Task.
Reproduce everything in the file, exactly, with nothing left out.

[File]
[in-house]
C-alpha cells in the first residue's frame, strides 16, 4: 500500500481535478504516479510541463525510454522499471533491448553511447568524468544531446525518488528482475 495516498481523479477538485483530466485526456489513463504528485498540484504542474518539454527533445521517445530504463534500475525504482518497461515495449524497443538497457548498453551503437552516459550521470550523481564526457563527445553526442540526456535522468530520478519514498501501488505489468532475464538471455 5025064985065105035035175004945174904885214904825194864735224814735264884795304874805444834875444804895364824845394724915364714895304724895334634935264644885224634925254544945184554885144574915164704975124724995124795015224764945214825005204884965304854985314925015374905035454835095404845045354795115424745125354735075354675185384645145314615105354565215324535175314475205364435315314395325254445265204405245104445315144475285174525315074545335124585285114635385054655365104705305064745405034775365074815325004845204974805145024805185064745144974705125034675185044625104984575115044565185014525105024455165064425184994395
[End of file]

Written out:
[in-house]
C-alpha cells in the first residue's frame, strides 16, 4: 500500500481535478504516479510541463525510454522499471533491448553511447568524468544531446525518488528482475 495516498481523479477538485483530466485526456489513463504528485498540484504542474518539454527533445521517445530504463534500475525504482518497461515495449524497443538497457548498453551503437552516459550521470550523481564526457563527445553526442540526456535522468530520478519514498501501488505489468532475464538471455 5025064985065105035035175004945174904885214904825194864735224814735264884795304874805444834875444804895364824845394724915364714895304724895334634935264644885224634925254544945184554885144574915164704975124724995124795015224764945214825005204884965304854985314925015374905035454835095404845045354795115424745125354735075354675185384645145314615105354565215324535175314475205364435315314395325254445265204405245104445315144475285174525315074545335124585285114635385054655365104705305064745405034775365074815325004845204974805145024805185064745144974705125034675185044625104984575115044565185014525105024455165064425184994395